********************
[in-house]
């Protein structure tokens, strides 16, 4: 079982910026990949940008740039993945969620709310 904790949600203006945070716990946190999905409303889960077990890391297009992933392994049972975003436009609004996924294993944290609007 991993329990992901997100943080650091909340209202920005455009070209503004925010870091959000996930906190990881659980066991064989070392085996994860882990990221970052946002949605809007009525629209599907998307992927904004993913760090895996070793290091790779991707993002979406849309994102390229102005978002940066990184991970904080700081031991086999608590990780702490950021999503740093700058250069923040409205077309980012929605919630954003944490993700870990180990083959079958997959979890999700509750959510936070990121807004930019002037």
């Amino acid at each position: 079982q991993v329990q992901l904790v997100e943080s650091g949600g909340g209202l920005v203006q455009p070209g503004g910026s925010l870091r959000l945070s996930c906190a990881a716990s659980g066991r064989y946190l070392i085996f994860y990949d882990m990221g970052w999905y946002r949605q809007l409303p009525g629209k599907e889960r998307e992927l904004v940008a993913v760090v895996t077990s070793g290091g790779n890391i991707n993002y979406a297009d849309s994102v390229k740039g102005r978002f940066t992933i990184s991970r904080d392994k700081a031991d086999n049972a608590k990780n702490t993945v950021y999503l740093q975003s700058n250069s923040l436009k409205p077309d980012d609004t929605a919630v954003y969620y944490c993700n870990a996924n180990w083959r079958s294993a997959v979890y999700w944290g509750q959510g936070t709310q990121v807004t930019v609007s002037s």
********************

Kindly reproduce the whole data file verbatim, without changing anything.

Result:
[in-house]
């Protein structure tokens, strides 16, 4: 079982910026990949940008740039993945969620709310 904790949600203006945070716990946190999905409303889960077990890391297009992933392994049972975003436009609004996924294993944290609007 991993329990992901997100943080650091909340209202920005455009070209503004925010870091959000996930906190990881659980066991064989070392085996994860882990990221970052946002949605809007009525629209599907998307992927904004993913760090895996070793290091790779991707993002979406849309994102390229102005978002940066990184991970904080700081031991086999608590990780702490950021999503740093700058250069923040409205077309980012929605919630954003944490993700870990180990083959079958997959979890999700509750959510936070990121807004930019002037």
């Amino acid at each position: 079982q991993v329990q992901l904790v997100e943080s650091g949600g909340g209202l920005v203006q455009p070209g503004g910026s925010l870091r959000l945070s996930c906190a990881a716990s659980g066991r064989y946190l070392i085996f994860y990949d882990m990221g970052w999905y946002r949605q809007l409303p009525g629209k599907e889960r998307e992927l904004v940008a993913v760090v895996t077990s070793g290091g790779n890391i991707n993002y979406a297009d849309s994102v390229k740039g102005r978002f940066t992933i990184s991970r904080d392994k700081a031991d086999n049972a608590k990780n702490t993945v950021y999503l740093q975003s700058n250069s923040l436009k409205p077309d980012d609004t929605a919630v954003y969620y944490c993700n870990a996924n180990w083959r079958s294993a997959v979890y999700w944290g509750q959510g936070t709310q990121v807004t930019v609007s002037s």